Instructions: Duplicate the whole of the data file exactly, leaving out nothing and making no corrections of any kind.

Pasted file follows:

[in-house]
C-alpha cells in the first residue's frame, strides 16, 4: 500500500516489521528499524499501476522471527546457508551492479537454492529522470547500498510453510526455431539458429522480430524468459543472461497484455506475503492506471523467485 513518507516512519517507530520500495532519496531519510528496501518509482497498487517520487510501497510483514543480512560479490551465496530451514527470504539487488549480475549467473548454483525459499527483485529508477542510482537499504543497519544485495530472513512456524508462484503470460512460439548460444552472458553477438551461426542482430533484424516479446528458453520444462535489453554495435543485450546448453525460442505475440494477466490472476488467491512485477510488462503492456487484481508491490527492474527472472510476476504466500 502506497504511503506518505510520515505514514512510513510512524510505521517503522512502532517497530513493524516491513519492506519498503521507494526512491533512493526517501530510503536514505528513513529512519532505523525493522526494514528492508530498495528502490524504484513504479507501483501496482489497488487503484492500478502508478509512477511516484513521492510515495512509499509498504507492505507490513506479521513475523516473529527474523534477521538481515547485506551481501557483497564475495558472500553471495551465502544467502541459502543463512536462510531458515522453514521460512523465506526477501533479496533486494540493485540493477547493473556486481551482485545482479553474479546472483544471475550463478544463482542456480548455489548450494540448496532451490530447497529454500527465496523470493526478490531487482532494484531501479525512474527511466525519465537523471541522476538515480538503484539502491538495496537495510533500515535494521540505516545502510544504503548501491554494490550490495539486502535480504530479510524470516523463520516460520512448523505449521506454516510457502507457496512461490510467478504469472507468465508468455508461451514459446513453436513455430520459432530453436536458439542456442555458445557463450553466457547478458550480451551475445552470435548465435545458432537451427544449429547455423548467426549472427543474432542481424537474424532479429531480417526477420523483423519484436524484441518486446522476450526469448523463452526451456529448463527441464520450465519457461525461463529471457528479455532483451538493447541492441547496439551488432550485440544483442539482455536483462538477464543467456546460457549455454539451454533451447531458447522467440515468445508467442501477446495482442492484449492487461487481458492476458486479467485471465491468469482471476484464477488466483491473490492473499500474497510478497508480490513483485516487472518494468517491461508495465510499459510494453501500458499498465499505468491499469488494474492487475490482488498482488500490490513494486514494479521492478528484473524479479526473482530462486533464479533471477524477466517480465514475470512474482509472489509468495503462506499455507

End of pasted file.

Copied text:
[in-house]
C-alpha cells in the first residue's frame, strides 16, 4: 500500500516489521528499524499501476522471527546457508551492479537454492529522470547500498510453510526455431539458429522480430524468459543472461497484455506475503492506471523467485 513518507516512519517507530520500495532519496531519510528496501518509482497498487517520487510501497510483514543480512560479490551465496530451514527470504539487488549480475549467473548454483525459499527483485529508477542510482537499504543497519544485495530472513512456524508462484503470460512460439548460444552472458553477438551461426542482430533484424516479446528458453520444462535489453554495435543485450546448453525460442505475440494477466490472476488467491512485477510488462503492456487484481508491490527492474527472472510476476504466500 502506497504511503506518505510520515505514514512510513510512524510505521517503522512502532517497530513493524516491513519492506519498503521507494526512491533512493526517501530510503536514505528513513529512519532505523525493522526494514528492508530498495528502490524504484513504479507501483501496482489497488487503484492500478502508478509512477511516484513521492510515495512509499509498504507492505507490513506479521513475523516473529527474523534477521538481515547485506551481501557483497564475495558472500553471495551465502544467502541459502543463512536462510531458515522453514521460512523465506526477501533479496533486494540493485540493477547493473556486481551482485545482479553474479546472483544471475550463478544463482542456480548455489548450494540448496532451490530447497529454500527465496523470493526478490531487482532494484531501479525512474527511466525519465537523471541522476538515480538503484539502491538495496537495510533500515535494521540505516545502510544504503548501491554494490550490495539486502535480504530479510524470516523463520516460520512448523505449521506454516510457502507457496512461490510467478504469472507468465508468455508461451514459446513453436513455430520459432530453436536458439542456442555458445557463450553466457547478458550480451551475445552470435548465435545458432537451427544449429547455423548467426549472427543474432542481424537474424532479429531480417526477420523483423519484436524484441518486446522476450526469448523463452526451456529448463527441464520450465519457461525461463529471457528479455532483451538493447541492441547496439551488432550485440544483442539482455536483462538477464543467456546460457549455454539451454533451447531458447522467440515468445508467442501477446495482442492484449492487461487481458492476458486479467485471465491468469482471476484464477488466483491473490492473499500474497510478497508480490513483485516487472518494468517491461508495465510499459510494453501500458499498465499505468491499469488494474492487475490482488498482488500490490513494486514494479521492478528484473524479479526473482530462486533464479533471477524477466517480465514475470512474482509472489509468495503462506499455507